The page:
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How to Check Your Tax Return Status

Last year, the average tax refund [3] was over three thousand dollars. Since the tax brackets [4] were extended an additional two year and many of the same deductions and credits along with it, we have every reason to believe that people will still be getting sizable refund checks (let’s be honest, despite all the “adjust your withholding [5]” articles, very few people optimize this for fear of messing up).

So, if you’ve filed your return already and are anxious to get that check (or even better, see the direct deposit hit your account), the IRS has provided a few ways for you to check your tax refund. The easiest way is to go to the IRS website and use their Where’s My Refund [6] tool. You’ll need your social security number, your filing status, the exact whole dollar amount of your refund, as calculated when you prepared your return. You’ll also need to give them 72 hours after the IRS acknowledges the receipt of your return and, if you filed a paper return, you’ll need to extend that to three to four weeks.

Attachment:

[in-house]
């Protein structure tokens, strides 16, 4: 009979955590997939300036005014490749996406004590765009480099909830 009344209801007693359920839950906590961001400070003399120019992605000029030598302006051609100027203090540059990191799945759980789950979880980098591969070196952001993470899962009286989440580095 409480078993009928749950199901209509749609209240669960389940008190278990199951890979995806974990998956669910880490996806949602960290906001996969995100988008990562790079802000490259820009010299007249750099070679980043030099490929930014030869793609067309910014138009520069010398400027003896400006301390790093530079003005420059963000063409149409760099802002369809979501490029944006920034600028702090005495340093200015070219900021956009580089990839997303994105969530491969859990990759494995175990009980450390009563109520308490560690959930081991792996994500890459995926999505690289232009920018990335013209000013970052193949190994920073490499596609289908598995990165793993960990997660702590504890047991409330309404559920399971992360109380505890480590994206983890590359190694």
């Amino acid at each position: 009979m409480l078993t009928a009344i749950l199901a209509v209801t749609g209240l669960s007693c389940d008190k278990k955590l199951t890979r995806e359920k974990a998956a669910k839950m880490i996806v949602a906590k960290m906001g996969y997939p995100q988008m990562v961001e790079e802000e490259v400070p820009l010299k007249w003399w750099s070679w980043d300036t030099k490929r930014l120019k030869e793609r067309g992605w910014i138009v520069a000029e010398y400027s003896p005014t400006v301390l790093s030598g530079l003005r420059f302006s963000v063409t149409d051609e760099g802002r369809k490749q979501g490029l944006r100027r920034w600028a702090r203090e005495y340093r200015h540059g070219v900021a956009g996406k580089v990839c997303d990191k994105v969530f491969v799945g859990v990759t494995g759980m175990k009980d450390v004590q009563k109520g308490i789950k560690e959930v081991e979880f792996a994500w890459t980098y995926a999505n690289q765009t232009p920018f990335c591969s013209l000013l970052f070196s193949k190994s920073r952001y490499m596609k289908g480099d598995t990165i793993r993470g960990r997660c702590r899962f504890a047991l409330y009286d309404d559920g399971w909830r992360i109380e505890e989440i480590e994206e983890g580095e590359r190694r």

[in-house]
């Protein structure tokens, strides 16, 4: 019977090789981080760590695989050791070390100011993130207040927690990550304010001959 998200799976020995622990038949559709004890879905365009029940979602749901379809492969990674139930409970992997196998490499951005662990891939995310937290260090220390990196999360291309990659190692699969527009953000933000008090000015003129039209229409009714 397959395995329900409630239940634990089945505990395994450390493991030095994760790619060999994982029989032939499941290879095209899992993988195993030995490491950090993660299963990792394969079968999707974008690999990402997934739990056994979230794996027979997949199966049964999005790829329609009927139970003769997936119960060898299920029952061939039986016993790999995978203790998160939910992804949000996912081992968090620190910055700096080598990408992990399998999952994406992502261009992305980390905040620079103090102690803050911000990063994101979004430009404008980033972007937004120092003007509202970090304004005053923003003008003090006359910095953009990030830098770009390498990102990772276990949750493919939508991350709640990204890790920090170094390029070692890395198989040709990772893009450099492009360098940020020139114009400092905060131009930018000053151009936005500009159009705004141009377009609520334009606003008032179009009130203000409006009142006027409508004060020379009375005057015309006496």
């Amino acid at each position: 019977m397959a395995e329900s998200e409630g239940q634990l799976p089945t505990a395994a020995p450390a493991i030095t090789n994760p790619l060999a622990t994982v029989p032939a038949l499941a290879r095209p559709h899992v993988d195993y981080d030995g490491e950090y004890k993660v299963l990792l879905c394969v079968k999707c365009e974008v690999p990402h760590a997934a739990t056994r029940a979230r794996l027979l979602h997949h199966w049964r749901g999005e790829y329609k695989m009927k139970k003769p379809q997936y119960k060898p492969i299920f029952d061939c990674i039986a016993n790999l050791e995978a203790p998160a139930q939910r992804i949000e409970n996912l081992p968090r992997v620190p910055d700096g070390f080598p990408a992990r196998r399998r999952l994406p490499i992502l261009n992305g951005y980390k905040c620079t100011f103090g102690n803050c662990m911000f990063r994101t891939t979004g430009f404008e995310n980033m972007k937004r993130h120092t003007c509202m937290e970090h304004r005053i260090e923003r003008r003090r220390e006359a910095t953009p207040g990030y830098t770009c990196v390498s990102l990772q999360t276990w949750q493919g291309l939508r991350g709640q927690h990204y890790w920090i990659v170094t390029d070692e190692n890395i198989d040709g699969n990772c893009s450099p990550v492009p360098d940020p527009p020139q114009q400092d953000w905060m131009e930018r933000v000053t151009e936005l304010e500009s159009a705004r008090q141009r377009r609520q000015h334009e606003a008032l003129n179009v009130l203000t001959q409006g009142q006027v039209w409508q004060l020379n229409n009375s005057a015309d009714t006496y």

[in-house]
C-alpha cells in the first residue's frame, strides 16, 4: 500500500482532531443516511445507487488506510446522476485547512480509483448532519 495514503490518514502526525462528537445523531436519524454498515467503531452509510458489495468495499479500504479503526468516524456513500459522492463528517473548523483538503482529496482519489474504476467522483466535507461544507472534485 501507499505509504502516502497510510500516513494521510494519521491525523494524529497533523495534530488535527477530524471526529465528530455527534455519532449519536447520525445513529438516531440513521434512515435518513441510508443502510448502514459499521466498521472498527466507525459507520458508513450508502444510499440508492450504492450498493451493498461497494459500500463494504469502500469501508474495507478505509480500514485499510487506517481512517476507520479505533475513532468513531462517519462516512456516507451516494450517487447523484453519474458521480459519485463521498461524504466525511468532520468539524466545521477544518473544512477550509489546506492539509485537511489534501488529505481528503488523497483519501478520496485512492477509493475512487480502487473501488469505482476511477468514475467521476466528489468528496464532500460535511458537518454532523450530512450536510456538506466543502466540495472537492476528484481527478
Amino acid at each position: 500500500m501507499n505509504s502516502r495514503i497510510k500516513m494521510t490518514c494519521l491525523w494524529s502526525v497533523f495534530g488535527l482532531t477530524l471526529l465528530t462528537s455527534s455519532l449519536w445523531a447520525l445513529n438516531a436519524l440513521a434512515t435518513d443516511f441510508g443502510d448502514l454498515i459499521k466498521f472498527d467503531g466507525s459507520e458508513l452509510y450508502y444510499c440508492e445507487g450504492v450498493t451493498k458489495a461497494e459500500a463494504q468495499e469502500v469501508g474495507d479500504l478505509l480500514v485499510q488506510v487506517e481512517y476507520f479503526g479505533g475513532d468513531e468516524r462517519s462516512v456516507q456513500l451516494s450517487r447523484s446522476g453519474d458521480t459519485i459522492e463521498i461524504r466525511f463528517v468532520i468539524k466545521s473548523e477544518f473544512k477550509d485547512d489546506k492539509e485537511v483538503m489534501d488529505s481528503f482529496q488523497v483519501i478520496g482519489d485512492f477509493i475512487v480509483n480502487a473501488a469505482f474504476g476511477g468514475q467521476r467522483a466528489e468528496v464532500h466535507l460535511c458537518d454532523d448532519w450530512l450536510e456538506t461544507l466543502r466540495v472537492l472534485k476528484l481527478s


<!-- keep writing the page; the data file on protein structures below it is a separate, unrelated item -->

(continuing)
If you’re an iPhone app addict, you can always download the IRS2Go [7] which puts the same functionality in a nice iPhone application. I think it’s better to use the IRS website directly, since the app doesn’t seem to have much more utility beyond checking your return, but it’s ultimately a matter of personal preference (neither is more or less secure).